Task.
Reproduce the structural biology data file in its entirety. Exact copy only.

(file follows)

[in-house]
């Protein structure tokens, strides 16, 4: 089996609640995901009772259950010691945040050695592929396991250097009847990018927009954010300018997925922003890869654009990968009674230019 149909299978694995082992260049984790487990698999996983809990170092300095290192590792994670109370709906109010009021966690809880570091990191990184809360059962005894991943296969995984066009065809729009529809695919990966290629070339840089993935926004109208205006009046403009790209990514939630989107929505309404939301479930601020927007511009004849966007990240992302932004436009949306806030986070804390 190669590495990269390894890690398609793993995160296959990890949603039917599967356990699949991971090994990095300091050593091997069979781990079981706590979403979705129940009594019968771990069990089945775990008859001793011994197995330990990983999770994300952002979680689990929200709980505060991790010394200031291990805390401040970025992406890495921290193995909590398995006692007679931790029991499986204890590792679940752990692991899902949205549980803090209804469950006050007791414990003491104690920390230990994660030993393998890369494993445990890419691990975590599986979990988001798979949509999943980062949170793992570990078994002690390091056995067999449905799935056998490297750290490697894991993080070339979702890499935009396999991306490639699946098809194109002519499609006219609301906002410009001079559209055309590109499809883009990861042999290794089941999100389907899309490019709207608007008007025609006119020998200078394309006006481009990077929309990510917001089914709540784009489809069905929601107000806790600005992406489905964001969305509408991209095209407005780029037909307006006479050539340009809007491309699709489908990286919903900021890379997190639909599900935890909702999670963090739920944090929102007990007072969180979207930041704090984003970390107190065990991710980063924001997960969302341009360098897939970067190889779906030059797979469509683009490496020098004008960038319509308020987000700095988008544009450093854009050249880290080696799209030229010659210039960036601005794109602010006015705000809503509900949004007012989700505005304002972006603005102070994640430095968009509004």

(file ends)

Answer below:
[in-house]
């Protein structure tokens, strides 16, 4: 089996609640995901009772259950010691945040050695592929396991250097009847990018927009954010300018997925922003890869654009990968009674230019 149909299978694995082992260049984790487990698999996983809990170092300095290192590792994670109370709906109010009021966690809880570091990191990184809360059962005894991943296969995984066009065809729009529809695919990966290629070339840089993935926004109208205006009046403009790209990514939630989107929505309404939301479930601020927007511009004849966007990240992302932004436009949306806030986070804390 190669590495990269390894890690398609793993995160296959990890949603039917599967356990699949991971090994990095300091050593091997069979781990079981706590979403979705129940009594019968771990069990089945775990008859001793011994197995330990990983999770994300952002979680689990929200709980505060991790010394200031291990805390401040970025992406890495921290193995909590398995006692007679931790029991499986204890590792679940752990692991899902949205549980803090209804469950006050007791414990003491104690920390230990994660030993393998890369494993445990890419691990975590599986979990988001798979949509999943980062949170793992570990078994002690390091056995067999449905799935056998490297750290490697894991993080070339979702890499935009396999991306490639699946098809194109002519499609006219609301906002410009001079559209055309590109499809883009990861042999290794089941999100389907899309490019709207608007008007025609006119020998200078394309006006481009990077929309990510917001089914709540784009489809069905929601107000806790600005992406489905964001969305509408991209095209407005780029037909307006006479050539340009809007491309699709489908990286919903900021890379997190639909599900935890909702999670963090739920944090929102007990007072969180979207930041704090984003970390107190065990991710980063924001997960969302341009360098897939970067190889779906030059797979469509683009490496020098004008960038319509308020987000700095988008544009450093854009050249880290080696799209030229010659210039960036601005794109602010006015705000809503509900949004007012989700505005304002972006603005102070994640430095968009509004």